Since the days of infantry facing each other and firing muskets in great crowds is long passed, the military value of such device seems to me to be limited. On the other hand, such a device is ideal for civil use in riots, as I mentioned in the preceding paragraph. Far more effective than using water cannon, these devices could disperse a crowd over a wide area rather than hitting only one or two individuals at a time. It does make one wonder.
We also are developing a ray gun that is like a phaser set to disintegrate. Powerful chemical lasers are being fitted onto aircraft. Such lasers generate tremendous temperatures when they hit a target, destroying it by vaporizing it, at least in the places where the laser hits, essentially punching through the target and destroying essential components inside it. Uses include anti aircraft and anti missile applications.
What essentially amounts to Borg technology is being incorporated into warfighter’s helmets today (although as of yet technology implants into the human body are not used, I think). Such helmets include ocular devices that allow the wearer to distinguish friendly from enemy forces, even in the dark, because of radio telemetry betwixt the friendlies distinguish them with different symbols on the ocular piece, in a sense very much like the Borg collective consciousness.
There are many other devices that we use on a daily basis without even knowing it that were first imagined in science fiction, going all the way back to Wells and Verne. Of course, computers are an obvious choice, but actually the concept of the computer predates science fiction as we know it. Computing devices have been used, in the case of the abacus, since ancient times, and the ideas for a modern computer were first put forth in the 17th and 18th centuries, but the technology to make them possible did not exist for a practical machine until the early to mid 20th century.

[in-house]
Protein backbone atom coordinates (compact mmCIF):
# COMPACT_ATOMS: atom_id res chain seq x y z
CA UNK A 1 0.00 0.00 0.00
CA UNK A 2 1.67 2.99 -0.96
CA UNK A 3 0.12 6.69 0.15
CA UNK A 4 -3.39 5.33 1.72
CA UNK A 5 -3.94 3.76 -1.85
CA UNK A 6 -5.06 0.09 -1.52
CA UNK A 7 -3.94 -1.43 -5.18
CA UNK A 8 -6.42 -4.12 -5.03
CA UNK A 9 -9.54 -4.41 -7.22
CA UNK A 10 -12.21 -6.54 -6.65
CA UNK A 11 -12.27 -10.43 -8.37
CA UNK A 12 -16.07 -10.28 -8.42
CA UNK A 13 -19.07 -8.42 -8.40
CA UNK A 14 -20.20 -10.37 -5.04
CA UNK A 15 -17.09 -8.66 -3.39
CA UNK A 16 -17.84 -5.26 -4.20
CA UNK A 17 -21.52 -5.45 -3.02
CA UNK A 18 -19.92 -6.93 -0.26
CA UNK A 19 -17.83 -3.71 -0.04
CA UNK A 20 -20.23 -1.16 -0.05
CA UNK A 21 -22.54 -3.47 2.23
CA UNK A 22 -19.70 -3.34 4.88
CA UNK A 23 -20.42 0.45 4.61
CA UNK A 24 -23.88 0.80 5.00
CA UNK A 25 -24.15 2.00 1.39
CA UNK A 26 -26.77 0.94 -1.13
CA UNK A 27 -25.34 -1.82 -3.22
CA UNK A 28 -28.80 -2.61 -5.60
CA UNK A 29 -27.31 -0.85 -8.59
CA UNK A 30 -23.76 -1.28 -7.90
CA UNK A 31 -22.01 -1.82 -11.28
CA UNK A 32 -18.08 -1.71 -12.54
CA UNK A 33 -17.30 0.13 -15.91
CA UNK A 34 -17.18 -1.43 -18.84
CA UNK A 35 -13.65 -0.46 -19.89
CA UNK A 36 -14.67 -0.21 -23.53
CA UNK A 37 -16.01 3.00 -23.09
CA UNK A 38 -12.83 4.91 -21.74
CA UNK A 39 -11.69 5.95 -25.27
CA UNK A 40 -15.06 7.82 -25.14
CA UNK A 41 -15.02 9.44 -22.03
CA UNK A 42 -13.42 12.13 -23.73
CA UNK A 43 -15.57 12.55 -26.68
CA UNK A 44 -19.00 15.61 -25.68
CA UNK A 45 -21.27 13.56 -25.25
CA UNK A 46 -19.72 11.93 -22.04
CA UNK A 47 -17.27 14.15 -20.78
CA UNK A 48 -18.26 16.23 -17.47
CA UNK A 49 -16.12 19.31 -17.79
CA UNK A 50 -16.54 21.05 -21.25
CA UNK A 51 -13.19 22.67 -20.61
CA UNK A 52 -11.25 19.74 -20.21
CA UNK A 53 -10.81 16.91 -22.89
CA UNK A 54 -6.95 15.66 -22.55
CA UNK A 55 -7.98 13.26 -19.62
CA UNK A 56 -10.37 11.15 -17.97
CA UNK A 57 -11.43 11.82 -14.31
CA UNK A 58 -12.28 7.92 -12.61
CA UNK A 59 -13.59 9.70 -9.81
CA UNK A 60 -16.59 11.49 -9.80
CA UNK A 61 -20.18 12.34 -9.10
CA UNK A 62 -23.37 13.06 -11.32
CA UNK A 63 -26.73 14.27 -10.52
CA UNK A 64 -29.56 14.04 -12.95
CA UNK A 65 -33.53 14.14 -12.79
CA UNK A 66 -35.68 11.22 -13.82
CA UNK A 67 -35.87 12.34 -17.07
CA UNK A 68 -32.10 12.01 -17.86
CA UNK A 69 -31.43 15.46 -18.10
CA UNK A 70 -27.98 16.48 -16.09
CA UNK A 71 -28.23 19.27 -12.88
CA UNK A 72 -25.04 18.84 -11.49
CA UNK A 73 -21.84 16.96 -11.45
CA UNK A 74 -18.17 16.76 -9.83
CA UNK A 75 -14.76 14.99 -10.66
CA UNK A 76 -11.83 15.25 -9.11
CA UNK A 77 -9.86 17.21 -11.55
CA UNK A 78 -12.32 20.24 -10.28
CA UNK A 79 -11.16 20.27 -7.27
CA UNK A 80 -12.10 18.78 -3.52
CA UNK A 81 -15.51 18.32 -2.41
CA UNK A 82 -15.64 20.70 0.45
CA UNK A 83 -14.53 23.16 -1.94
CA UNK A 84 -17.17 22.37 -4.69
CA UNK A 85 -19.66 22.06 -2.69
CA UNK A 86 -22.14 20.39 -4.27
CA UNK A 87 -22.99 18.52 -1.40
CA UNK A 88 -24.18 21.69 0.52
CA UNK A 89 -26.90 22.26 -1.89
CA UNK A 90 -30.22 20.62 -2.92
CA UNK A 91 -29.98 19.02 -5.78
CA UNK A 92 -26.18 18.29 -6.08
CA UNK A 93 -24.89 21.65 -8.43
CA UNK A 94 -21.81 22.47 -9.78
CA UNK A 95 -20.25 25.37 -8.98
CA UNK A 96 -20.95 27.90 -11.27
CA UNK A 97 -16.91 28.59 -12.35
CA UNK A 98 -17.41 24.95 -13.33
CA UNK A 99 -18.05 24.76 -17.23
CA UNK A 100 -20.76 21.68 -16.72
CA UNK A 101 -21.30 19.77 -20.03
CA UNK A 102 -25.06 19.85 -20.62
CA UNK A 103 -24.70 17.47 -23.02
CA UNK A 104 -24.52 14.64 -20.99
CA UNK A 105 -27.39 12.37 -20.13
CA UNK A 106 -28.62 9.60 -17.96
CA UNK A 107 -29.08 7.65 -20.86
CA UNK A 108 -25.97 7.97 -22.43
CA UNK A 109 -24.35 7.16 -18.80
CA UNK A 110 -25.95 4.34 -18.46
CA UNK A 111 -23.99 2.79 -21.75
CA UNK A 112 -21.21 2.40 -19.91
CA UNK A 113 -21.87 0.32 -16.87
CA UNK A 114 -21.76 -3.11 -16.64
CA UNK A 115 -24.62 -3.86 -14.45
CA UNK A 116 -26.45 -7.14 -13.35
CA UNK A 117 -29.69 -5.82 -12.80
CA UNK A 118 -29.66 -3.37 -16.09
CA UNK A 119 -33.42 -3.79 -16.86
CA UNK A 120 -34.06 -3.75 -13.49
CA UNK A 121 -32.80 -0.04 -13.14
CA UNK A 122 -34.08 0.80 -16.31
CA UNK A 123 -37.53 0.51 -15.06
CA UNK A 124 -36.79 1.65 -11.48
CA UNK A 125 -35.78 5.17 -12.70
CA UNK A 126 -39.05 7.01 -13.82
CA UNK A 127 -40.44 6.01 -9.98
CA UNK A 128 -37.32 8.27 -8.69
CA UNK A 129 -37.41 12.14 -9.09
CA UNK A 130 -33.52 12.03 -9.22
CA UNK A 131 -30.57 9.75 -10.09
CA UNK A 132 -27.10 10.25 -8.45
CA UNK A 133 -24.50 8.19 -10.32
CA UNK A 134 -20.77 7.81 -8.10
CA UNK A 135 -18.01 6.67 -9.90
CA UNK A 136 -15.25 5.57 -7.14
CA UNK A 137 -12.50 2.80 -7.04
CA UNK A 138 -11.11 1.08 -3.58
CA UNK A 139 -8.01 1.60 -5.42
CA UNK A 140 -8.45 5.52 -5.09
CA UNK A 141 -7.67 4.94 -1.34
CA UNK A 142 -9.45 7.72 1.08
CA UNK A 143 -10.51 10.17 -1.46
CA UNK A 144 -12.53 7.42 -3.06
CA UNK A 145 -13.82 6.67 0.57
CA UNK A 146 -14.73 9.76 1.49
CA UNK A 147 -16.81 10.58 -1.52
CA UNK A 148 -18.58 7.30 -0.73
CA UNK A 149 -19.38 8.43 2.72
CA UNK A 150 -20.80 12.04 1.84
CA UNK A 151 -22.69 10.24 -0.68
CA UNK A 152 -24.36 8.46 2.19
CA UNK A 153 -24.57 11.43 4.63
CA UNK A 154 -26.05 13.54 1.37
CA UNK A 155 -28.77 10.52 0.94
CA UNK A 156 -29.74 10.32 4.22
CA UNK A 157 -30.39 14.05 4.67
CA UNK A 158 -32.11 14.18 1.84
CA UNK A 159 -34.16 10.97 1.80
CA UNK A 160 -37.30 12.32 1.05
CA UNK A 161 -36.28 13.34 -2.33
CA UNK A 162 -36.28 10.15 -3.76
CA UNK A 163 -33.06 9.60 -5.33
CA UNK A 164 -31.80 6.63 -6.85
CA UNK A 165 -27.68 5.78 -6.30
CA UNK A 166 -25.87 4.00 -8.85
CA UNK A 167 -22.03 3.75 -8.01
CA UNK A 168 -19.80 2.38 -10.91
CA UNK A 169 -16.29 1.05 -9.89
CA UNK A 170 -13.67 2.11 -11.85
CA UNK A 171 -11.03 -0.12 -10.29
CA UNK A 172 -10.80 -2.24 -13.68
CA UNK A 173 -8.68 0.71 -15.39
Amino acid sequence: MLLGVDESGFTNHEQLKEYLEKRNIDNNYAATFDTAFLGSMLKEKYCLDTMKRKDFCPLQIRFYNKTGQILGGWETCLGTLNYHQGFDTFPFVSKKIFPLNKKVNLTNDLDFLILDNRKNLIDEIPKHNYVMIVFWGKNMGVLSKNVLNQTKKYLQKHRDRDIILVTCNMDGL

Some devices that do have their roots in science fiction are robots (although there are historical accounts of robot like devices in the ancient world), but the robots of reality are quite unlike Mr. Data. Modern robots are essentially devices that are programmed to perform specific actions over and over in environments where human counterparts are either inefficient or would be endangered. Technically, a robot is a device that is programmed once and performs its functions without human intervention unless an off normal situation occurs. Examples are the welding robots in automobile manufacturing facilitates and the Roomba vacuum cleaner. The misuse of the term is common, most recently about the submarine machines that worked on the Deepwater Horizon disaster. These are not robots at all, but remotely controlled multi tools that are operated by humans in a control room. Since they are not autonomous, they are not really robots. Unmanned aircraft like those used in the Afghanistan conflict are also not robots.
One of the most striking TOS devices is the diagnostic bed. Gene Roddenberry actually got a call from the Navy about his use of it, because they were working on a program that at the time was classified that did many of the same things. He finally convinced them that he just made it up, but now we have PET, CAT, and MRI scanners that do many of the things that the diagnostic bed did. None of those would be feasible without digital image processing, not really a Star Trek original, but certainly used in the series.
UPDATE: It just occurred to me that PET scanners are a real world use of antimatter. PET stands for positron emission tomography, and the technology works by looking at the gamma photons emitted when the positrons (antimatter) emitted by the imaging medium annihilate electrons in the body.
I think that I will leave it here for tonight. I would be interested in your thoughts about Star Trek, or other science fiction, devices that have worked their was into real use now.
Well, you have done it again! You have wasted many more einsteins of perfectly good photons reading this science fiction nonscience. And even though Jan Brewer develops the ability to conjugate verbs when she reads me say it, I always learn much more than I could possibly hope to teach by writing this series, so keep those comments, questions, corrections, and other thought coming. Remember, no science or technology issue is off topic here.
Featured at TheStarsHollowGazette.com. Crossposted at Dailykos.com